People v Brown
2009 NY Slip Op 03795 [62 AD3d 1089]
May 14, 2009
Appellate Division, Third Department
Published by New York State Law Reporting Bureau pursuant to Judiciary Law § 431.
As corrected through Wednesday, July 1, 2009

The People of the State of New York, Respondent, v Maurice Brown, Also Known as Cheeba, Appellant.

[*1] Jaime C. Louridas, Schenectady, for appellant, and appellant pro se.

P. David Soares, District Attorney, Albany (Brett M. Knowles of counsel), for respondent.

Lahtinen, J. Appeal from a judgment of the Supreme Court (McDonough, J.), rendered March 19, 2007 in Albany County, upon a verdict convicting defendant of the crimes of burglary in the second degree (three counts) and petit larceny (three counts).

Defendant and a codefendant, Marty Jones, were charged in a multicount indictment for crimes related to a series of burglaries in the City of Albany. Jones, who faced more charges than defendant, cooperated with police. Defendant proceeded to a jury trial, where he was tried on eight charges, two from each of four alleged burglaries. Jones was called as a witness by the prosecution and supplied details regarding defendant's involvement in the crimes. The jury found defendant guilty of the charges emanating from three of the burglaries, resulting in a conviction of three counts of burglary in the second degree and three counts of petit larceny. He was sentenced, as a second felony offender, to three consecutive 12-year prison terms for the burglary convictions, as well as concurrent one-year sentences for each petit larceny conviction, and five years of postrelease supervision. Defendant appeals.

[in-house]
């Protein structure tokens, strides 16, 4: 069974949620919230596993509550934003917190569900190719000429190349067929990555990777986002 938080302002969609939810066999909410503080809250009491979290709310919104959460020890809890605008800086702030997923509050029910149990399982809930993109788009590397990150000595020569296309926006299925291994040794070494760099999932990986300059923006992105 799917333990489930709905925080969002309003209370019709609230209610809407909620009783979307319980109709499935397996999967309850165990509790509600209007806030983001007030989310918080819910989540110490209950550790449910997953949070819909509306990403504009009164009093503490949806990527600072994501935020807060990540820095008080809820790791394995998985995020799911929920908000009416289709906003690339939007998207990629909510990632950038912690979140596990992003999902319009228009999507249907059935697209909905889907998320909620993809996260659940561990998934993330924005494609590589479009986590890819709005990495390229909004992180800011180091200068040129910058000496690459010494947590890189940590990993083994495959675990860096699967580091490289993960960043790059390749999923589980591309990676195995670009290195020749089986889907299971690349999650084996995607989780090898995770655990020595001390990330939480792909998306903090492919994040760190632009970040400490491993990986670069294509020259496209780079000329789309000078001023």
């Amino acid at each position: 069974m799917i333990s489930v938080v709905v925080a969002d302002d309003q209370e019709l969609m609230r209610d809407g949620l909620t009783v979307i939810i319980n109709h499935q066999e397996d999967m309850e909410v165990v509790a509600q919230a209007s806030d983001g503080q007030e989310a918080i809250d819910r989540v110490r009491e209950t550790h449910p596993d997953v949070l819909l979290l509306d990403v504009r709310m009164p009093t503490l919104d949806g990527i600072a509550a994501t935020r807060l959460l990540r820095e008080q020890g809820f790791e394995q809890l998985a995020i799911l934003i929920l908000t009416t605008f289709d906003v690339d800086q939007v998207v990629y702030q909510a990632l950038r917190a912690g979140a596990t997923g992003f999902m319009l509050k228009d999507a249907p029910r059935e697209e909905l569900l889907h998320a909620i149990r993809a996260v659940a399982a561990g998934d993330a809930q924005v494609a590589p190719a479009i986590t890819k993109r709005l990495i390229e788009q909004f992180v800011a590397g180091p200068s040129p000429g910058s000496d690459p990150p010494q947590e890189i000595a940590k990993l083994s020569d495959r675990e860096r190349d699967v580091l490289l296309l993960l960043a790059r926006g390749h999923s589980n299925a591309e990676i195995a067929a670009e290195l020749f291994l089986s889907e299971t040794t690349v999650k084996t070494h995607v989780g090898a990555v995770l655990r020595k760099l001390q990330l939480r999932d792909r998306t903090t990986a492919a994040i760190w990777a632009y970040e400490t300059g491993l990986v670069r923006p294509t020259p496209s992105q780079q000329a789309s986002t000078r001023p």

Defendant argues that the jury's verdict was not supported by legally sufficient evidence and was against the weight of the evidence. Applying the well-settled standards for review regarding legal sufficiency and weight of the evidence (see People v Bleakley, 69 NY2d 490, 495[*2][1987]; see also People v Danielson, 9 NY3d 342, 348-349 [2007]; People v Hall, 57 AD3d 1229, 1230 [2008]), we find defendant's argument unavailing. Jones's testimony provided sufficient evidence to establish the elements of the crimes of which defendant was convicted. However, since Jones was an accomplice, corroborative evidence was required (see CPL 60.22 [1]; People v Caban, 5 NY3d 143, 154-155 [2005]). The People's burden in such regard is "merely to offer some nonaccomplice evidence tending to connect defendant to the crime charged" (People v Besser, 96 NY2d 136, 143-144 [2001] [internal quotation marks omitted]; see People v Gilbo, 52 AD3d 952, 953 [2008], lv denied 11 NY3d 788 [2008]).